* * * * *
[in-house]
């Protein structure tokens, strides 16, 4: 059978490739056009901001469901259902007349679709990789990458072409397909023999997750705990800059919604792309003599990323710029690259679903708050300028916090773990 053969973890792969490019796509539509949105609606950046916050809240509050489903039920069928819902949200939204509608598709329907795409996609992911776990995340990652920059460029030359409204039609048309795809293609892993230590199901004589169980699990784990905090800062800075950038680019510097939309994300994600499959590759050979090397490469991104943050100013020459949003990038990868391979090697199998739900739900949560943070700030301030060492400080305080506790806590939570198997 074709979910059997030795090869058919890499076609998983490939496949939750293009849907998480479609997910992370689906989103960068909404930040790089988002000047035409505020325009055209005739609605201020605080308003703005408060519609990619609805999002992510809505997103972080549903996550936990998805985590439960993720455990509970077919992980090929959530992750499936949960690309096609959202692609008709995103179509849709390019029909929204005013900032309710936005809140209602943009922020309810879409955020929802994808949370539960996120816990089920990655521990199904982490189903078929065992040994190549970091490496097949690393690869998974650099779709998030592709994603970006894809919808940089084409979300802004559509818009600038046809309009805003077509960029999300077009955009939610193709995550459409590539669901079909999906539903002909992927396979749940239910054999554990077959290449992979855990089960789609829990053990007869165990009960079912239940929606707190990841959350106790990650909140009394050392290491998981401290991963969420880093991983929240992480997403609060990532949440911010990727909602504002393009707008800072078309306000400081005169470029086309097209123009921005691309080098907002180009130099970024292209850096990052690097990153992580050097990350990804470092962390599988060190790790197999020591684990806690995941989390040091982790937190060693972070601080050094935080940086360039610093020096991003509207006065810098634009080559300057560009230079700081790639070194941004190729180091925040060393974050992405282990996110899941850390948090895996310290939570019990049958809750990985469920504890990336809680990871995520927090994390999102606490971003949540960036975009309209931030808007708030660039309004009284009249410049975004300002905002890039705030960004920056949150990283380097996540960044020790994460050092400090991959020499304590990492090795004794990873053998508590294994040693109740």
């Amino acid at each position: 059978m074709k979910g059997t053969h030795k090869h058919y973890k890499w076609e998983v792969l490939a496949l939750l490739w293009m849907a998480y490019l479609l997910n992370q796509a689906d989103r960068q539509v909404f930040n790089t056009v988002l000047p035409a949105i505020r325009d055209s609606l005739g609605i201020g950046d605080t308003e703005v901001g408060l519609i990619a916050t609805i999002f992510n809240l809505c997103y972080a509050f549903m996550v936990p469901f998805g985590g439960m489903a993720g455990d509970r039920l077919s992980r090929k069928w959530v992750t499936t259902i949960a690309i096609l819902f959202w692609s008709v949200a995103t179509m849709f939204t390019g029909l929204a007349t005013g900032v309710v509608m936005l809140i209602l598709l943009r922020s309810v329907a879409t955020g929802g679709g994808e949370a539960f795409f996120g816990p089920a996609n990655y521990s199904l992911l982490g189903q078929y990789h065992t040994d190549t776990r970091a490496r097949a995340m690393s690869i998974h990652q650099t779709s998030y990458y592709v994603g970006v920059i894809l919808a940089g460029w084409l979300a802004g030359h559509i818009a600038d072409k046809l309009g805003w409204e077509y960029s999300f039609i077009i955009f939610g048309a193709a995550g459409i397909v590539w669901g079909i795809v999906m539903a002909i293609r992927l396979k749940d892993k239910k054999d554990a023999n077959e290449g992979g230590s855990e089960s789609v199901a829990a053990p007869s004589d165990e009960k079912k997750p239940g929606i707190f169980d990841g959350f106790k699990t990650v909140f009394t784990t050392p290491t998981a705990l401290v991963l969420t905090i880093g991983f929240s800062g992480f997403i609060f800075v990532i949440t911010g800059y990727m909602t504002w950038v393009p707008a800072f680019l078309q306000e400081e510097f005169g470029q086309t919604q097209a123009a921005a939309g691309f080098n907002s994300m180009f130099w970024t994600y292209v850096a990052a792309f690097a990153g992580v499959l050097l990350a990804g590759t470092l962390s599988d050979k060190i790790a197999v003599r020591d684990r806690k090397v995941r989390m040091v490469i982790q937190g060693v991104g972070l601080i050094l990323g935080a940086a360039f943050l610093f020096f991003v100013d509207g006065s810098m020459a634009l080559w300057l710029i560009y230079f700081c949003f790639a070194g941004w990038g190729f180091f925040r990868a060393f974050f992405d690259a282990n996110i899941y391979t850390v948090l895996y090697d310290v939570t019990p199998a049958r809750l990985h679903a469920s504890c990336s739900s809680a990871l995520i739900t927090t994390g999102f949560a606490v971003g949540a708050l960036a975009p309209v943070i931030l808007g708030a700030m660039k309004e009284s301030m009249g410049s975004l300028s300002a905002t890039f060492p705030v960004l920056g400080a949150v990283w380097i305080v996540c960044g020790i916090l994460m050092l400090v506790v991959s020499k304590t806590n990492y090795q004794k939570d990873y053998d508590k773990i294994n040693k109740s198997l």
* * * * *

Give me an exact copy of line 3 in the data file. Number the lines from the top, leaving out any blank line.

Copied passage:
């Amino acid at each position: 059978m074709k979910g059997t053969h030795k090869h058919y973890k890499w076609e998983v792969l490939a496949l939750l490739w293009m849907a998480y490019l479609l997910n992370q796509a689906d989103r960068q539509v909404f930040n790089t056009v988002l000047p035409a949105i505020r325009d055209s609606l005739g609605i201020g950046d605080t308003e703005v901001g408060l519609i990619a916050t609805i999002f992510n809240l809505c997103y972080a509050f549903m996550v936990p469901f998805g985590g439960m489903a993720g455990d509970r039920l077919s992980r090929k069928w959530v992750t499936t259902i949960a690309i096609l819902f959202w692609s008709v949200a995103t179509m849709f939204t390019g029909l929204a007349t005013g900032v309710v509608m936005l809140i209602l598709l943009r922020s309810v329907a879409t955020g929802g679709g994808e949370a539960f795409f996120g816990p089920a996609n990655y521990s199904l992911l982490g189903q078929y990789h065992t040994d190549t776990r970091a490496r097949a995340m690393s690869i998974h990652q650099t779709s998030y990458y592709v994603g970006v920059i894809l919808a940089g460029w084409l979300a802004g030359h559509i818009a600038d072409k046809l309009g805003w409204e077509y960029s999300f039609i077009i955009f939610g048309a193709a995550g459409i397909v590539w669901g079909i795809v999906m539903a002909i293609r992927l396979k749940d892993k239910k054999d554990a023999n077959e290449g992979g230590s855990e089960s789609v199901a829990a053990p007869s004589d165990e009960k079912k997750p239940g929606i707190f169980d990841g959350f106790k699990t990650v909140f009394t784990t050392p290491t998981a705990l401290v991963l969420t905090i880093g991983f929240s800062g992480f997403i609060f800075v990532i949440t911010g800059y990727m909602t504002w950038v393009p707008a800072f680019l078309q306000e400081e510097f005169g470029q086309t919604q097209a123009a921005a939309g691309f080098n907002s994300m180009f130099w970024t994600y292209v850096a990052a792309f690097a990153g992580v499959l050097l990350a990804g590759t470092l962390s599988d050979k060190i790790a197999v003599r020591d684990r806690k090397v995941r989390m040091v490469i982790q937190g060693v991104g972070l601080i050094l990323g935080a940086a360039f943050l610093f020096f991003v100013d509207g006065s810098m020459a634009l080559w300057l710029i560009y230079f700081c949003f790639a070194g941004w990038g190729f180091f925040r990868a060393f974050f992405d690259a282990n996110i899941y391979t850390v948090l895996y090697d310290v939570t019990p199998a049958r809750l990985h679903a469920s504890c990336s739900s809680a990871l995520i739900t927090t994390g999102f949560a606490v971003g949540a708050l960036a975009p309209v943070i931030l808007g708030a700030m660039k309004e009284s301030m009249g410049s975004l300028s300002a905002t890039f060492p705030v960004l920056g400080a949150v990283w380097i305080v996540c960044g020790i916090l994460m050092l400090v506790v991959s020499k304590t806590n990492y090795q004794k939570d990873y053998d508590k773990i294994n040693k109740s198997l």